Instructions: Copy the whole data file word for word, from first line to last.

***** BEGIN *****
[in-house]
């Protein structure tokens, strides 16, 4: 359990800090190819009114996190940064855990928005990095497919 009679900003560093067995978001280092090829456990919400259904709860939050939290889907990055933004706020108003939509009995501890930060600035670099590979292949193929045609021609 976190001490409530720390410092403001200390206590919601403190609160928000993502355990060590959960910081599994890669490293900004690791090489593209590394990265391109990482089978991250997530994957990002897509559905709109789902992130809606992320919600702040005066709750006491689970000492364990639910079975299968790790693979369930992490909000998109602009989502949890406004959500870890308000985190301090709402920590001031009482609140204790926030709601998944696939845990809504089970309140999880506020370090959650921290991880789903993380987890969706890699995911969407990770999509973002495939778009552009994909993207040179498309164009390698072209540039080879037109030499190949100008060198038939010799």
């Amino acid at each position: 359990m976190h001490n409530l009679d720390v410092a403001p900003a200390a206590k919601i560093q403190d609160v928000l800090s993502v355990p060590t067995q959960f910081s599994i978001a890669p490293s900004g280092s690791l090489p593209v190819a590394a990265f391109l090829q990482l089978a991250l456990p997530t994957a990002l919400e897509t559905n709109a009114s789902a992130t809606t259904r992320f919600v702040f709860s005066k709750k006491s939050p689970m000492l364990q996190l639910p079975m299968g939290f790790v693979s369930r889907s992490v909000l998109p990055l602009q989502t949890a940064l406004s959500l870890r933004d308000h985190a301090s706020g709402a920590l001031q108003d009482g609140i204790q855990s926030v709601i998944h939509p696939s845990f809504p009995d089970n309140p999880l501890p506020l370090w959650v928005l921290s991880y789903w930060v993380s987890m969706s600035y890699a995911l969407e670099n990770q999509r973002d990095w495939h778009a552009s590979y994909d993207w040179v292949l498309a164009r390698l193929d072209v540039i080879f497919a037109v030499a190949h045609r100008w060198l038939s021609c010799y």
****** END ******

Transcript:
[in-house]
């Protein structure tokens, strides 16, 4: 359990800090190819009114996190940064855990928005990095497919 009679900003560093067995978001280092090829456990919400259904709860939050939290889907990055933004706020108003939509009995501890930060600035670099590979292949193929045609021609 976190001490409530720390410092403001200390206590919601403190609160928000993502355990060590959960910081599994890669490293900004690791090489593209590394990265391109990482089978991250997530994957990002897509559905709109789902992130809606992320919600702040005066709750006491689970000492364990639910079975299968790790693979369930992490909000998109602009989502949890406004959500870890308000985190301090709402920590001031009482609140204790926030709601998944696939845990809504089970309140999880506020370090959650921290991880789903993380987890969706890699995911969407990770999509973002495939778009552009994909993207040179498309164009390698072209540039080879037109030499190949100008060198038939010799």
């Amino acid at each position: 359990m976190h001490n409530l009679d720390v410092a403001p900003a200390a206590k919601i560093q403190d609160v928000l800090s993502v355990p060590t067995q959960f910081s599994i978001a890669p490293s900004g280092s690791l090489p593209v190819a590394a990265f391109l090829q990482l089978a991250l456990p997530t994957a990002l919400e897509t559905n709109a009114s789902a992130t809606t259904r992320f919600v702040f709860s005066k709750k006491s939050p689970m000492l364990q996190l639910p079975m299968g939290f790790v693979s369930r889907s992490v909000l998109p990055l602009q989502t949890a940064l406004s959500l870890r933004d308000h985190a301090s706020g709402a920590l001031q108003d009482g609140i204790q855990s926030v709601i998944h939509p696939s845990f809504p009995d089970n309140p999880l501890p506020l370090w959650v928005l921290s991880y789903w930060v993380s987890m969706s600035y890699a995911l969407e670099n990770q999509r973002d990095w495939h778009a552009s590979y994909d993207w040179v292949l498309a164009r390698l193929d072209v540039i080879f497919a037109v030499a190949h045609r100008w060198l038939s021609c010799y």